How odd! Isn't that basically re-defining the term 'racism'? Because I've always seen it described as simply being discriminatory against someone of a different race / applying certain characteristics to all people of a race / believing people of a different race should be treated differently / believing certain races are superior etc.

I think it's pretty ridiculous to believe only white people can be racist because they 'hold the power' or whatever :/ That basically belittles any victims of racism / racist acts, where the perpetrators weren't white
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Racism, sexism, etc are based on the distribution of power. However, this does not preclude any individual, regardless of race, from being prejudiced against another race. The difference is that individual prejudice doesn't negate the unfair balance of power. For example, I can decide that I hate men and in my role as a manager I can do everything in my power to avoid hiring a man in my department. But my individual feelings do not negate the power structure that still has women making only an average of 80 cents for every dollar a man makes, or where there is only a small number of female CEOs in Fortune 500 companies.
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I think the comments are 100% completely ridiculous. Anything negative to be said reflects on the negativity one holds in their heart. It angers me when someone gets attacked for absolutely no reason. You can call it whatever you want, doesn't change the fact that in the end it doesn't matter what ethnicity any of us are... we are all people. And in this instance, with curly hair.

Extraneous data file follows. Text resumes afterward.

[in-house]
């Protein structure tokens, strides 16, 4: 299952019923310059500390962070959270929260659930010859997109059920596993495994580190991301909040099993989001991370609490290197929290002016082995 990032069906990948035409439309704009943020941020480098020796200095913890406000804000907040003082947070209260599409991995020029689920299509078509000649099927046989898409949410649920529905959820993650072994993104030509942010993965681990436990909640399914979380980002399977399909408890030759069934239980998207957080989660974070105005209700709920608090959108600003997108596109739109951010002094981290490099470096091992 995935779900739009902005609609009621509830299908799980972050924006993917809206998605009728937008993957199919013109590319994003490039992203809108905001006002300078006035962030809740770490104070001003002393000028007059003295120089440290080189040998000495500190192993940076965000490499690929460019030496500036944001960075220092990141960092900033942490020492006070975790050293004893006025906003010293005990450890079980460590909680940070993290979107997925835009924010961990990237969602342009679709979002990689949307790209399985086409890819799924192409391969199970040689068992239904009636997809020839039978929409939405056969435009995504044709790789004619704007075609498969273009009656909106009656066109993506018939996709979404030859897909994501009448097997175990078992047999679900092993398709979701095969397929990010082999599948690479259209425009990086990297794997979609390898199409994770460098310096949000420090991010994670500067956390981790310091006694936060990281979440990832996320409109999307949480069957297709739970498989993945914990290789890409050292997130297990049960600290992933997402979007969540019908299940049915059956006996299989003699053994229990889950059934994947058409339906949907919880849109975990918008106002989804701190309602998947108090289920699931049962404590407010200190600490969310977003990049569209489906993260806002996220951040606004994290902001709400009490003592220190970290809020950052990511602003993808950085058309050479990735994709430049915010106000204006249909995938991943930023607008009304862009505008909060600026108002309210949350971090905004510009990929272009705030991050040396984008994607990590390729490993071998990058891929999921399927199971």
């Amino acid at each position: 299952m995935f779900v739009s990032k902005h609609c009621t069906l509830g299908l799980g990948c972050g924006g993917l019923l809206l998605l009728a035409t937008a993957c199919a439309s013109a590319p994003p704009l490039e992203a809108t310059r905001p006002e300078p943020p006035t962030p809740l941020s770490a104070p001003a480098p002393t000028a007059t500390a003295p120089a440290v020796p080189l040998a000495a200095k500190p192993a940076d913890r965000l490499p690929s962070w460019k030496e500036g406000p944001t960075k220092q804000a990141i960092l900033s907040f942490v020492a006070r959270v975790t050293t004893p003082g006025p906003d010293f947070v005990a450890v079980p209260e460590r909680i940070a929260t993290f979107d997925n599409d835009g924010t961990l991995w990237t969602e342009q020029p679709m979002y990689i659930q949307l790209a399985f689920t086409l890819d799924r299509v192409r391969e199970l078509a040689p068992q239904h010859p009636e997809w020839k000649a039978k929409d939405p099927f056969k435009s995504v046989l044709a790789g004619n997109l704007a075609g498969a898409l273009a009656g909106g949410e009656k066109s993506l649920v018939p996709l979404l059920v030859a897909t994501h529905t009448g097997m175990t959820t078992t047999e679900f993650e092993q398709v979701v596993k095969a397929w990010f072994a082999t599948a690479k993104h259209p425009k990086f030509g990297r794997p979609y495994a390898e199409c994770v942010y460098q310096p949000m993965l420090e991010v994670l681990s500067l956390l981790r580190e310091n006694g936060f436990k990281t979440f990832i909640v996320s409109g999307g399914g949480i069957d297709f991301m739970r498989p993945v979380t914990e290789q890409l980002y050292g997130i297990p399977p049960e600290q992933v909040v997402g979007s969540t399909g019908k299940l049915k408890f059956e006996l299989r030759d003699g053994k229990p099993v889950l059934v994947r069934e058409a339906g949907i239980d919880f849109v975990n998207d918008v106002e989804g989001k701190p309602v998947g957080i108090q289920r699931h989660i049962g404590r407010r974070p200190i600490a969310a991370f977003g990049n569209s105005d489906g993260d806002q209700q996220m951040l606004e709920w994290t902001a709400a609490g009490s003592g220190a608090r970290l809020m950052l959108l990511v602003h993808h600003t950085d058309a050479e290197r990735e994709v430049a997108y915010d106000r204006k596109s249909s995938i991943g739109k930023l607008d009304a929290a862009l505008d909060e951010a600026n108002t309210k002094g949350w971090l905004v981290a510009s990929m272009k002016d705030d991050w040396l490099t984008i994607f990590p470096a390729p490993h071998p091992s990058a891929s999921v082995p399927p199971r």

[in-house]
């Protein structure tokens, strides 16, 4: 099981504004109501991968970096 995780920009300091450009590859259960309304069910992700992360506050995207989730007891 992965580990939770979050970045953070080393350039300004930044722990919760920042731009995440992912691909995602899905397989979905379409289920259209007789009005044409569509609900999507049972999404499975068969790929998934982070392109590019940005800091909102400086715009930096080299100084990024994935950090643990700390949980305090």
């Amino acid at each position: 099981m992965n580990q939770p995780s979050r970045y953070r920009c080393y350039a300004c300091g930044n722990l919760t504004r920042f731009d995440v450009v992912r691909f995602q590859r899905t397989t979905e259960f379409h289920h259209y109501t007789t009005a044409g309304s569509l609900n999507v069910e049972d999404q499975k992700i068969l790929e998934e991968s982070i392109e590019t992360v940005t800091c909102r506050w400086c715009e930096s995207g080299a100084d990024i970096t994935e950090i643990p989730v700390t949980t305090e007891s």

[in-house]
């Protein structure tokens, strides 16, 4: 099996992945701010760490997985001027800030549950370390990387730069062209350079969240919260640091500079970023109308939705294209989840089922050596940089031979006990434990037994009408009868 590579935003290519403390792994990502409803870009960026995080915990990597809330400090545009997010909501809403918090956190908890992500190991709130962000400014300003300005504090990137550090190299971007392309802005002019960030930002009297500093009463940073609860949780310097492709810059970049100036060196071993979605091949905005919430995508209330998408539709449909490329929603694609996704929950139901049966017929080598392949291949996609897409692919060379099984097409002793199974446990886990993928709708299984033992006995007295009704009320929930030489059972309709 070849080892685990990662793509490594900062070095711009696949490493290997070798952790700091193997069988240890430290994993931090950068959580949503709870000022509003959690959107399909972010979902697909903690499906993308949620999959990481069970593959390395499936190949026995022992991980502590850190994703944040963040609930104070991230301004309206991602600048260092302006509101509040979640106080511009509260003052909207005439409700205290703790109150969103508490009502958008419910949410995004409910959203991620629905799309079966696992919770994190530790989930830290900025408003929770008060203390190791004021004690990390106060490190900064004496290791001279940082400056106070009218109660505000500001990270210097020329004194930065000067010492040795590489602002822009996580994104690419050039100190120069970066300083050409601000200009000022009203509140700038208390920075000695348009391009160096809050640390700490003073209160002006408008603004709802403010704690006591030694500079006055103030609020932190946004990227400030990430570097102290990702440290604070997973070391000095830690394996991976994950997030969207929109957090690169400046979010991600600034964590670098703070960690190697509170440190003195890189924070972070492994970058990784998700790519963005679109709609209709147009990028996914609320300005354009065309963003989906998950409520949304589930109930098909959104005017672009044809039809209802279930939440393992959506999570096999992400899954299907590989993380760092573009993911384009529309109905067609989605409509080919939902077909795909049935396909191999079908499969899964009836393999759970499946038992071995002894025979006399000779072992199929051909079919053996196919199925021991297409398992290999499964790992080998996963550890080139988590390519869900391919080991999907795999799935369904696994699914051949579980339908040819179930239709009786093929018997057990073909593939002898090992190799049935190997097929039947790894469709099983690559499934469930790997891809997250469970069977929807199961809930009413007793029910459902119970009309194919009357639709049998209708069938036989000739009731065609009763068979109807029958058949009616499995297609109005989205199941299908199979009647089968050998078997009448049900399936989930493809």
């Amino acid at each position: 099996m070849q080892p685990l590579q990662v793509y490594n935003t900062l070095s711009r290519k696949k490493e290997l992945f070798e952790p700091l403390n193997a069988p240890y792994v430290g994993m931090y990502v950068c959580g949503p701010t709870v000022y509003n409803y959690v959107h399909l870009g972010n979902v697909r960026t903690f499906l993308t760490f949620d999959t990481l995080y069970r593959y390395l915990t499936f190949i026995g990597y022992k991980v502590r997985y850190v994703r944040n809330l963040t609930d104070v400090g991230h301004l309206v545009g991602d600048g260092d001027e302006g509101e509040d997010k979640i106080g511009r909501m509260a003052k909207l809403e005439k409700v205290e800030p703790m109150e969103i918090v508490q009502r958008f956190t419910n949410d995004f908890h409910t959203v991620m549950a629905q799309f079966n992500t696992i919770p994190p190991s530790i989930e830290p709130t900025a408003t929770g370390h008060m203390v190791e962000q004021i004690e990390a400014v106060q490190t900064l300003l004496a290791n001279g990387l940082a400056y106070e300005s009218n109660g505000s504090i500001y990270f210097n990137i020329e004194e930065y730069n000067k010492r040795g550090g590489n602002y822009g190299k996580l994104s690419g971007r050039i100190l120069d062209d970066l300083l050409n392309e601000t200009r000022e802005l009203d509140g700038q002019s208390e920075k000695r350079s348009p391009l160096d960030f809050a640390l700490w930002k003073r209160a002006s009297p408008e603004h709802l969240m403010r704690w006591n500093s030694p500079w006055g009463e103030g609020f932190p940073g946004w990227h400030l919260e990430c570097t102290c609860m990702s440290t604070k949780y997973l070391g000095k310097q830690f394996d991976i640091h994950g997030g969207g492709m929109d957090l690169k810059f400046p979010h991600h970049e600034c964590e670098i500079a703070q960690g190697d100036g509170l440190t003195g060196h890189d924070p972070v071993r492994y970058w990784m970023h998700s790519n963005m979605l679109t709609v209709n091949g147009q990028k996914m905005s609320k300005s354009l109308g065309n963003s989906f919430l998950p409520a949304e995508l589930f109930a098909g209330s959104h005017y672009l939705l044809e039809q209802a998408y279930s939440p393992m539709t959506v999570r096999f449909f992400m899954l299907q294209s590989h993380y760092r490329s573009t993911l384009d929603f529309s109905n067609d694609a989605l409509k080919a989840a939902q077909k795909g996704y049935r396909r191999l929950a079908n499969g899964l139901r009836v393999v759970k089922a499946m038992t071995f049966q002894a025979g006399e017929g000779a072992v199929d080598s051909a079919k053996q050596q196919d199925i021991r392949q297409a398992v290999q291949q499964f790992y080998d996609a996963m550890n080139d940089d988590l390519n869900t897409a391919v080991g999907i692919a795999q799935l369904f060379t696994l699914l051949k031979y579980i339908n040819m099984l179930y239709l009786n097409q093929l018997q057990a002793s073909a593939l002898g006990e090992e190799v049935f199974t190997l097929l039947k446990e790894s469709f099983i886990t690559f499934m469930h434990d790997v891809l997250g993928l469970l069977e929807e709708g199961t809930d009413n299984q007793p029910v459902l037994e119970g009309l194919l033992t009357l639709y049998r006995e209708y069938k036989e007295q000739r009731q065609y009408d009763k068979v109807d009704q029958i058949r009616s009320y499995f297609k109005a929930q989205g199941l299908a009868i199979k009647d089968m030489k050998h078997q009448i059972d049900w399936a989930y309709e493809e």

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I'm wondering if there would've been less backlash if Sarah had transitioned at some point. A lot of the comments seem to also be attacking the fact that all she did to embrace her hair was 'take it out of a bun'.

It's almost as though you can't say you're natural now if you haven't transitioned from chemical treatments in order to be natural. I'd be really curious to see the reaction differed if there was a post about a white person who did actually transition.

Do you guys think it'd be met with less negativity? Or the same?
Originally Posted by BotticelliBrit
Highly doubt it would have made a difference in this backlash. The main beef seems to be that she was featured on Nikki's site at all. But instead of being mad at Nikki they are mad at Sarah.
sixelamy likes this.
I find this ridiculously annoying...I am tired of hearing African American women complain (like the commenters on the article) about white women taking over whatever. It's very unfair to claim the whole movement is about them when it obviously includes women worldwide from different backgrounds. Like someone else said here there are white women with kinky hair and there are black women with looser curls. I had friends in high school who mistreated their kinks for years (not black, all Latin Americans). I myself didn't accept my Latin 3a hair, I didn't feel beautiful while watching the lucky girls with straight hair. The natural hair movement is for anyone who ever felt dissatisfied with their hair and wanted a change foe the better. And that includes us, whatever ethnicity we belong to.
Sorry for the long rant...I feel very passionate about this, I can totally relate to Sarah's story.